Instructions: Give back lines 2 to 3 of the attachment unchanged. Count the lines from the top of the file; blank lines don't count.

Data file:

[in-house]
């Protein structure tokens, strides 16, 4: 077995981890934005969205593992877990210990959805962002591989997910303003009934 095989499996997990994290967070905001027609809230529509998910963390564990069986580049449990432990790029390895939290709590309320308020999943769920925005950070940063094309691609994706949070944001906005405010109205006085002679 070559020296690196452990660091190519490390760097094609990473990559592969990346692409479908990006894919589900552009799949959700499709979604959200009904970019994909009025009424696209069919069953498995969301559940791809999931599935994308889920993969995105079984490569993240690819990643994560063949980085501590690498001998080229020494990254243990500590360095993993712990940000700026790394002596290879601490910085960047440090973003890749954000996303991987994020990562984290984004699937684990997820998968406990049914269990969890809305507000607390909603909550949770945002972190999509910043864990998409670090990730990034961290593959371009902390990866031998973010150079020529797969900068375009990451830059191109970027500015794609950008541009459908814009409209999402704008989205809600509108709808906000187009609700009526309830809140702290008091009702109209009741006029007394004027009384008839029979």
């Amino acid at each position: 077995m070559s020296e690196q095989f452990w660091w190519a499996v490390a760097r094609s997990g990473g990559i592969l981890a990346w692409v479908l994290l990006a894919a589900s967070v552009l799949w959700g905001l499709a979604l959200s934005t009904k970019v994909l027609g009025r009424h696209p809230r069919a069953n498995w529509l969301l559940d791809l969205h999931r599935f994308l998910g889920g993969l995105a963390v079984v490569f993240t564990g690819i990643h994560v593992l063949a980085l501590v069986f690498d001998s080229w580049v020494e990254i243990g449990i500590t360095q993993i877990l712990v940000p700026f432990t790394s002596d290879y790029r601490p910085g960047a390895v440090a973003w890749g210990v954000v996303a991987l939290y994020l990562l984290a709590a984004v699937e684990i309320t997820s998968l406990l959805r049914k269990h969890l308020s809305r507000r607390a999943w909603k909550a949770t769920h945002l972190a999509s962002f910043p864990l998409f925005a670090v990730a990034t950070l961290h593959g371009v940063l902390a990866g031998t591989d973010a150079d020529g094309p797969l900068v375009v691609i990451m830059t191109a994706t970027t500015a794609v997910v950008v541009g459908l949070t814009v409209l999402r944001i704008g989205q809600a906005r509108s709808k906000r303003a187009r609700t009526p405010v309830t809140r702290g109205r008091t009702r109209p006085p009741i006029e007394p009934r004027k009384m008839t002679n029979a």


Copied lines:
């Protein structure tokens, strides 16, 4: 077995981890934005969205593992877990210990959805962002591989997910303003009934 095989499996997990994290967070905001027609809230529509998910963390564990069986580049449990432990790029390895939290709590309320308020999943769920925005950070940063094309691609994706949070944001906005405010109205006085002679 070559020296690196452990660091190519490390760097094609990473990559592969990346692409479908990006894919589900552009799949959700499709979604959200009904970019994909009025009424696209069919069953498995969301559940791809999931599935994308889920993969995105079984490569993240690819990643994560063949980085501590690498001998080229020494990254243990500590360095993993712990940000700026790394002596290879601490910085960047440090973003890749954000996303991987994020990562984290984004699937684990997820998968406990049914269990969890809305507000607390909603909550949770945002972190999509910043864990998409670090990730990034961290593959371009902390990866031998973010150079020529797969900068375009990451830059191109970027500015794609950008541009459908814009409209999402704008989205809600509108709808906000187009609700009526309830809140702290008091009702109209009741006029007394004027009384008839029979």
């Amino acid at each position: 077995m070559s020296e690196q095989f452990w660091w190519a499996v490390a760097r094609s997990g990473g990559i592969l981890a990346w692409v479908l994290l990006a894919a589900s967070v552009l799949w959700g905001l499709a979604l959200s934005t009904k970019v994909l027609g009025r009424h696209p809230r069919a069953n498995w529509l969301l559940d791809l969205h999931r599935f994308l998910g889920g993969l995105a963390v079984v490569f993240t564990g690819i990643h994560v593992l063949a980085l501590v069986f690498d001998s080229w580049v020494e990254i243990g449990i500590t360095q993993i877990l712990v940000p700026f432990t790394s002596d290879y790029r601490p910085g960047a390895v440090a973003w890749g210990v954000v996303a991987l939290y994020l990562l984290a709590a984004v699937e684990i309320t997820s998968l406990l959805r049914k269990h969890l308020s809305r507000r607390a999943w909603k909550a949770t769920h945002l972190a999509s962002f910043p864990l998409f925005a670090v990730a990034t950070l961290h593959g371009v940063l902390a990866g031998t591989d973010a150079d020529g094309p797969l900068v375009v691609i990451m830059t191109a994706t970027t500015a794609v997910v950008v541009g459908l949070t814009v409209l999402r944001i704008g989205q809600a906005r509108s709808k906000r303003a187009r609700t009526p405010v309830t809140r702290g109205r008091t009702r109209p006085p009741i006029e007394p009934r004027k009384m008839t002679n029979a």